Reykjavík University, Iceland
IZA World of Labor role
Assistant Professor, Reykjavik University, Iceland
Labor economics, economic policy, and behavioral economics
Positions/functions as a policy advisor
External member of the Monetary Policy Committee of the Central Bank of Iceland
Adjunct, Reykjavik University, Reykjavik, Iceland (2003–2006); Economist, Landsbankinn Research, National Bank of Iceland, Reykjavik, Iceland (2002–2003);Head of Forecasting, National Economic Institute, Reykjavik, Iceland (1999–2002)
PhD in Labour Economics, Cornell University, Ithaca, New York, 2009
"A deep recession came with deep wage cuts." Economics Letters 189 (2020).
"Gender bias in student evaluation of teaching among undergraduate business students." Tímarit um viðskipti og efnahagsmál (Research in applied business and economics) 15:1 (2018): 75–86.
"Iceland is the best, but still not equal." Søkelys på arbeidslivet 01-02/2018 (2018): 111–126.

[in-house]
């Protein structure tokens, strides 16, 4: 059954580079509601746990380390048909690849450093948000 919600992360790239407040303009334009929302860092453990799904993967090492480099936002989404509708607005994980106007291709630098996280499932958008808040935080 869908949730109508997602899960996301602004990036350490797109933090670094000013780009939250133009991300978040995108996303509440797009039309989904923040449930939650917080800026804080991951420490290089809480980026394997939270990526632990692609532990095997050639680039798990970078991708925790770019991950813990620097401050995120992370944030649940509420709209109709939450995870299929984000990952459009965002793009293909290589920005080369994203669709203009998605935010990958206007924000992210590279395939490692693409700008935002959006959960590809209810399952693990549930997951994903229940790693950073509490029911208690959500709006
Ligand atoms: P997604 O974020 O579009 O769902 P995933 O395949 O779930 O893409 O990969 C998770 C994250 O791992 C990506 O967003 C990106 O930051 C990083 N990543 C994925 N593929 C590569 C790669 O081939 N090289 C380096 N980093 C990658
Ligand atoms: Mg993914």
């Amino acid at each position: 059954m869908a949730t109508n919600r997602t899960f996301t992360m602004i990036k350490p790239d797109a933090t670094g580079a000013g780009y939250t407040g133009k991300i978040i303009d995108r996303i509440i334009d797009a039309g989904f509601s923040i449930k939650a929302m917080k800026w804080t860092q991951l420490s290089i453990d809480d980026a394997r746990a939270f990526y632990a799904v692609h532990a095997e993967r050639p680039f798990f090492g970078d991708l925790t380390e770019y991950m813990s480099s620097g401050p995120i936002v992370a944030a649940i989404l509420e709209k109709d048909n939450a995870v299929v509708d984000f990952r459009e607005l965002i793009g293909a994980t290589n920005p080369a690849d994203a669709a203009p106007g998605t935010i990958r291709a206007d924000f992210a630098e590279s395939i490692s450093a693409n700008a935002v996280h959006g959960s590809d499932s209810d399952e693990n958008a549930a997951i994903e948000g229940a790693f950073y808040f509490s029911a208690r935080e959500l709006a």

"Does Gneezy's cheap talk game measure trust?" Journal of Behavioral and Experimental Economics 67 (2017): 143–148 (with H.G. Gylfason).
A flexible labor market that was put to the test in the Great RecessionKatrín Ólafsdóttir, April 2020The Icelandic labor market is characterized by high union density and the Icelanders’ willingness to work, as labor force participation is high, the work week long, and people retire late. The resilience and flexibility of the Icelandic labor market was put to the test in the Great Recession as a large share of employees in the labor market experienced a fall in work hours and a fall in nominal wages, while unemployment rose less than expected. In recent years there has been a strong influx of foreign workers, mostly from Eastern Europe. Studies have shown that their labor force participation is no lower than that of Icelanders.MoreLess